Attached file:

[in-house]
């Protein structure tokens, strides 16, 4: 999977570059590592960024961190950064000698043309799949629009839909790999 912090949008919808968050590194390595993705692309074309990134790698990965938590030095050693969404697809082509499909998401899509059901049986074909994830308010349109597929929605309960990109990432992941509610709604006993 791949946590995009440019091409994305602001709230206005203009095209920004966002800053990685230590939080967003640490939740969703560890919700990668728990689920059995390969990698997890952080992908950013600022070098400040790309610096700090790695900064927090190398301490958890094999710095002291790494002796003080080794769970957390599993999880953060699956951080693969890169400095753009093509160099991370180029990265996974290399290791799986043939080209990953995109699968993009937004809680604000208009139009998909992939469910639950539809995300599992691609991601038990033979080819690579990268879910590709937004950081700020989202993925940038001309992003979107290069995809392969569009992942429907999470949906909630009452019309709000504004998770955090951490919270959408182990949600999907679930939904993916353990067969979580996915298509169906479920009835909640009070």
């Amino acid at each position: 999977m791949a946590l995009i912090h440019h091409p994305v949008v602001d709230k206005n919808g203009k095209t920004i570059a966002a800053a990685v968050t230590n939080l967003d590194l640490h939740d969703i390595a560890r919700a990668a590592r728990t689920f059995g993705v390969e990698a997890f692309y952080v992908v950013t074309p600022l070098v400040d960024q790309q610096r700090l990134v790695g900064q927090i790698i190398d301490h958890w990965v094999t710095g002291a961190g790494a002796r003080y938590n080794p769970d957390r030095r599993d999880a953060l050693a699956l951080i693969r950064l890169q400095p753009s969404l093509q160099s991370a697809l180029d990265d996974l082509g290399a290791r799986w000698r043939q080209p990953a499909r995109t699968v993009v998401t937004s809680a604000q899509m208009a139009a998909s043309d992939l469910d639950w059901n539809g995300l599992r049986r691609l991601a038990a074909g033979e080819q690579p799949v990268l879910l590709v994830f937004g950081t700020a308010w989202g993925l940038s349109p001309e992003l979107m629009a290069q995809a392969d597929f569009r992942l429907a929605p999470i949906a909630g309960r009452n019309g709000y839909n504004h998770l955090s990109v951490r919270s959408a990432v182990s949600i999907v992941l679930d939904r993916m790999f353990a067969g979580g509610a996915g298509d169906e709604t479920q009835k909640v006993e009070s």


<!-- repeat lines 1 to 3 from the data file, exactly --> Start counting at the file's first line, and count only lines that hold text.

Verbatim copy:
[in-house]
């Protein structure tokens, strides 16, 4: 999977570059590592960024961190950064000698043309799949629009839909790999 912090949008919808968050590194390595993705692309074309990134790698990965938590030095050693969404697809082509499909998401899509059901049986074909994830308010349109597929929605309960990109990432992941509610709604006993 791949946590995009440019091409994305602001709230206005203009095209920004966002800053990685230590939080967003640490939740969703560890919700990668728990689920059995390969990698997890952080992908950013600022070098400040790309610096700090790695900064927090190398301490958890094999710095002291790494002796003080080794769970957390599993999880953060699956951080693969890169400095753009093509160099991370180029990265996974290399290791799986043939080209990953995109699968993009937004809680604000208009139009998909992939469910639950539809995300599992691609991601038990033979080819690579990268879910590709937004950081700020989202993925940038001309992003979107290069995809392969569009992942429907999470949906909630009452019309709000504004998770955090951490919270959408182990949600999907679930939904993916353990067969979580996915298509169906479920009835909640009070």
């Amino acid at each position: 999977m791949a946590l995009i912090h440019h091409p994305v949008v602001d709230k206005n919808g203009k095209t920004i570059a966002a800053a990685v968050t230590n939080l967003d590194l640490h939740d969703i390595a560890r919700a990668a590592r728990t689920f059995g993705v390969e990698a997890f692309y952080v992908v950013t074309p600022l070098v400040d960024q790309q610096r700090l990134v790695g900064q927090i790698i190398d301490h958890w990965v094999t710095g002291a961190g790494a002796r003080y938590n080794p769970d957390r030095r599993d999880a953060l050693a699956l951080i693969r950064l890169q400095p753009s969404l093509q160099s991370a697809l180029d990265d996974l082509g290399a290791r799986w000698r043939q080209p990953a499909r995109t699968v993009v998401t937004s809680a604000q899509m208009a139009a998909s043309d992939l469910d639950w059901n539809g995300l599992r049986r691609l991601a038990a074909g033979e080819q690579p799949v990268l879910l590709v994830f937004g950081t700020a308010w989202g993925l940038s349109p001309e992003l979107m629009a290069q995809a392969d597929f569009r992942l429907a929605p999470i949906a909630g309960r009452n019309g709000y839909n504004h998770l955090s990109v951490r919270s959408a990432v182990s949600i999907v992941l679930d939904r993916m790999f353990a067969g979580g509610a996915g298509d169906e709604t479920q009835k909640v006993e009070s």